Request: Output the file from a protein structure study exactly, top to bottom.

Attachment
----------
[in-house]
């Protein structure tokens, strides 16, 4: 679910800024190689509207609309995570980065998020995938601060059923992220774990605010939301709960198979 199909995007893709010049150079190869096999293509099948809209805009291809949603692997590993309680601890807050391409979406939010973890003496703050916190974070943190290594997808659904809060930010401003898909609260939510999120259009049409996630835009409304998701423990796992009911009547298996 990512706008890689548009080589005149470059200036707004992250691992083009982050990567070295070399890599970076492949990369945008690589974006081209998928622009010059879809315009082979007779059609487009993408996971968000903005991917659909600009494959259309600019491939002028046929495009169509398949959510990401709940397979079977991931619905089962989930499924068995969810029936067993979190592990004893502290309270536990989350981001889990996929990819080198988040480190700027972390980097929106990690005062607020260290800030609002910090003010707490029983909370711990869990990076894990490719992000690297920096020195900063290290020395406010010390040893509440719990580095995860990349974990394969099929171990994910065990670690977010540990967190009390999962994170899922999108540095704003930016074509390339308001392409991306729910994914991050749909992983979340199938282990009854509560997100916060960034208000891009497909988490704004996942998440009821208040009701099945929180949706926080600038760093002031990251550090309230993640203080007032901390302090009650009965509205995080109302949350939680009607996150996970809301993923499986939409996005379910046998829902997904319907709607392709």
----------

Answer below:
[in-house]
């Protein structure tokens, strides 16, 4: 679910800024190689509207609309995570980065998020995938601060059923992220774990605010939301709960198979 199909995007893709010049150079190869096999293509099948809209805009291809949603692997590993309680601890807050391409979406939010973890003496703050916190974070943190290594997808659904809060930010401003898909609260939510999120259009049409996630835009409304998701423990796992009911009547298996 990512706008890689548009080589005149470059200036707004992250691992083009982050990567070295070399890599970076492949990369945008690589974006081209998928622009010059879809315009082979007779059609487009993408996971968000903005991917659909600009494959259309600019491939002028046929495009169509398949959510990401709940397979079977991931619905089962989930499924068995969810029936067993979190592990004893502290309270536990989350981001889990996929990819080198988040480190700027972390980097929106990690005062607020260290800030609002910090003010707490029983909370711990869990990076894990490719992000690297920096020195900063290290020395406010010390040893509440719990580095995860990349974990394969099929171990994910065990670690977010540990967190009390999962994170899922999108540095704003930016074509390339308001392409991306729910994914991050749909992983979340199938282990009854509560997100916060960034208000891009497909988490704004996942998440009821208040009701099945929180949706926080600038760093002031990251550090309230993640203080007032901390302090009650009965509205995080109302949350939680009607996150996970809301993923499986939409996005379910046998829902997904319907709607392709």